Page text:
“Show a little faith, there's magic in the night
You ain't a beauty but, hey, you're alright
Oh, and that's alright with me”

Sometimes I just put a quote or a lyric from a song I like that has nothing to do with my column and this is one of those lines. Thunderoad, by Bruce Springsteen is one of those gems on “Born to Run” that you can listen to over and over again.
What guy in his right mind would ever say “You aint a beauty but hey, you’re alright”? However, in the context of the song you know its just the right thing to say as your asking this girl to leave it all behind and have faith in you.

We open the week with a few unresolved issues: Chinese trade negotiations, Brexit looming, Boeing 737 crashes and a slowing economy.
I have gone over trade, Brexit and the slowing economy in previous columns and I am not sure anyone has an answer to any of those situations, so we just have to let them play out and prepare for the worst.
The Boeing situation may cascade into something we would not expect from two separate, maybe related accidents.
The short of it is, two of Boeing newest planes, the Boeing 737 Max 8, crashed within months of each other. Several countries have grounded their 737 Max 8’s upon a review of what went wrong with the Ethiopian Flight 302.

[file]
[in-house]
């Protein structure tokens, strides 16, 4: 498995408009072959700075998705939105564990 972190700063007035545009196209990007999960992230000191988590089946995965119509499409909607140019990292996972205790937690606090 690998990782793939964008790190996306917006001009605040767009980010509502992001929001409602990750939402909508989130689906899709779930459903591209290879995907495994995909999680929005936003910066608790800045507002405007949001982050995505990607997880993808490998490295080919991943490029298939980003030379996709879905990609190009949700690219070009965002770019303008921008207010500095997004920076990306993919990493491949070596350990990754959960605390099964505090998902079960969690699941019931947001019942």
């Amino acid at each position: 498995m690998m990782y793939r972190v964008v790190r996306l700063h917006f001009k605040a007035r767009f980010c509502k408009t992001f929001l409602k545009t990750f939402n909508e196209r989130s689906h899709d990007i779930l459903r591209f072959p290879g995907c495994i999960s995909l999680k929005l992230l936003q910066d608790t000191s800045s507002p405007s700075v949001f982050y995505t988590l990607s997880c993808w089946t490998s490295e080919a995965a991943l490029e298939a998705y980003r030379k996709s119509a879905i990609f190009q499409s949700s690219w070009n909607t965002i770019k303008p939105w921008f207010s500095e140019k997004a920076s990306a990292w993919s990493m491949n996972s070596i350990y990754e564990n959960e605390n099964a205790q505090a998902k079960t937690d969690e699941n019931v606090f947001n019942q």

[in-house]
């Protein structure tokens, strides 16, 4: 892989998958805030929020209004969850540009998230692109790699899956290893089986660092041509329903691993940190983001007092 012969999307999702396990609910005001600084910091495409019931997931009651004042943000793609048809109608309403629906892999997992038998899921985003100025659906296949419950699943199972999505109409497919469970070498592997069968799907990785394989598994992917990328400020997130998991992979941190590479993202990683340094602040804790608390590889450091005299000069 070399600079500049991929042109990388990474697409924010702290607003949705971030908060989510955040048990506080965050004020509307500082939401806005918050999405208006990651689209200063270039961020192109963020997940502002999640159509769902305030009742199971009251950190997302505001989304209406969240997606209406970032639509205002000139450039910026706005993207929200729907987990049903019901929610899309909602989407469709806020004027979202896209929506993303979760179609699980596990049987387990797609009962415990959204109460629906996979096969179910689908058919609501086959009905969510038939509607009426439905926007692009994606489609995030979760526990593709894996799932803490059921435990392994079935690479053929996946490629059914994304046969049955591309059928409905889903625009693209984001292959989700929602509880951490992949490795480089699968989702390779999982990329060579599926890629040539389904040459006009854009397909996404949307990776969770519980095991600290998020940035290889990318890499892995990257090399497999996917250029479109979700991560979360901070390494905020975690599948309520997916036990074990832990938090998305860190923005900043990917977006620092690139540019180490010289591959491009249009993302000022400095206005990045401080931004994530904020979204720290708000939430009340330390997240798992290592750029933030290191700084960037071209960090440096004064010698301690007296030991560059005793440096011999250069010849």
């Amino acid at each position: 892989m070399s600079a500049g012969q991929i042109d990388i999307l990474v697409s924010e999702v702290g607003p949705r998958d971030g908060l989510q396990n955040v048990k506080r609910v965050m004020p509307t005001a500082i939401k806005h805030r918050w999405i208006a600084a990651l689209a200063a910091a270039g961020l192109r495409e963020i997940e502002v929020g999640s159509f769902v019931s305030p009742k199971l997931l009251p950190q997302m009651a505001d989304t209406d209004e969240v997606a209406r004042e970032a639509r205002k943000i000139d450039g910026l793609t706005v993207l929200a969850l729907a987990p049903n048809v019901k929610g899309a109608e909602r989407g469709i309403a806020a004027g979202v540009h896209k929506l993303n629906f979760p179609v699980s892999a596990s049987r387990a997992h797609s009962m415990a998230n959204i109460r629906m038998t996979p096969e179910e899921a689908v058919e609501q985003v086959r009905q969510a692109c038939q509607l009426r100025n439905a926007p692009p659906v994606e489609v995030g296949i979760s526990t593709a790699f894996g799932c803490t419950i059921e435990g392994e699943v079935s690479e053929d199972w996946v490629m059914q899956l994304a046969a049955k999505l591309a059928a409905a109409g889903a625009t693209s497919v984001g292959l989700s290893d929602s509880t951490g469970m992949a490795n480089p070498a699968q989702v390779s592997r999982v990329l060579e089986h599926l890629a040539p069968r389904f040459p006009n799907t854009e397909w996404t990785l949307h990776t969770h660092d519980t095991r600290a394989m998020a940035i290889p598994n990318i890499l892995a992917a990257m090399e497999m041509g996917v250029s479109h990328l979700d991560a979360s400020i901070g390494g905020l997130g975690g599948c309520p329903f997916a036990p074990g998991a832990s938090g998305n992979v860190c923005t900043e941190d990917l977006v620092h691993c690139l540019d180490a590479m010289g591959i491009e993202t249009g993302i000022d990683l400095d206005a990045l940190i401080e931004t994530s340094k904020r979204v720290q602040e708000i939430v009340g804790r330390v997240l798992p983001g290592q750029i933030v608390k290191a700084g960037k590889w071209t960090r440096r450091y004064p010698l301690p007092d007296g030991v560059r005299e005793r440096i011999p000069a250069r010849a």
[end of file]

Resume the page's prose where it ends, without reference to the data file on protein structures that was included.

It is highly unusual to have two brand new planes crash in such a short period of time. The cause of the Lion Air crash still has not been determined and there are a few similarities between the two crashes other than they were the same exact plane.
The 737 Max 8 is the fastest selling plane Boeing has ever launched and they have an astounding backorder of over 4,000 planes. It goes without saying the stock will get crushed and the repercussions could last for a lot longer than a few trading sessions.
Why is this so important? Boeing has been the Dow Jones Average best performing stock this year. Up 35% so far and it has helped the Dow stay positive all year.
Boeing’s selloff has taken over 200pts off the Dow today and its importance
cannot be overstated. Years ago, IBM was the bellwether Dow stock, then JPMorgan and for the last three years, it’s been Boeing.
Even though the Dow isn’t really a good indicator of market strength or weakness, it’s still the most recognizable index used. The appearance of weakness in the Dow tends to put people at unease about the market and market sentiments can change due to that apparent weakness. Like it or not, Boeing is a key component of the Dow and as this story unfolds, markets will react to its price movement.

Even though it doesn’t appear to be doing much damage to the markets, think of this. At this writing the Dow is up .04% while the S&P is up 1.00%. without Boeing the Dow would be up over 212 pts.

No change, Yet

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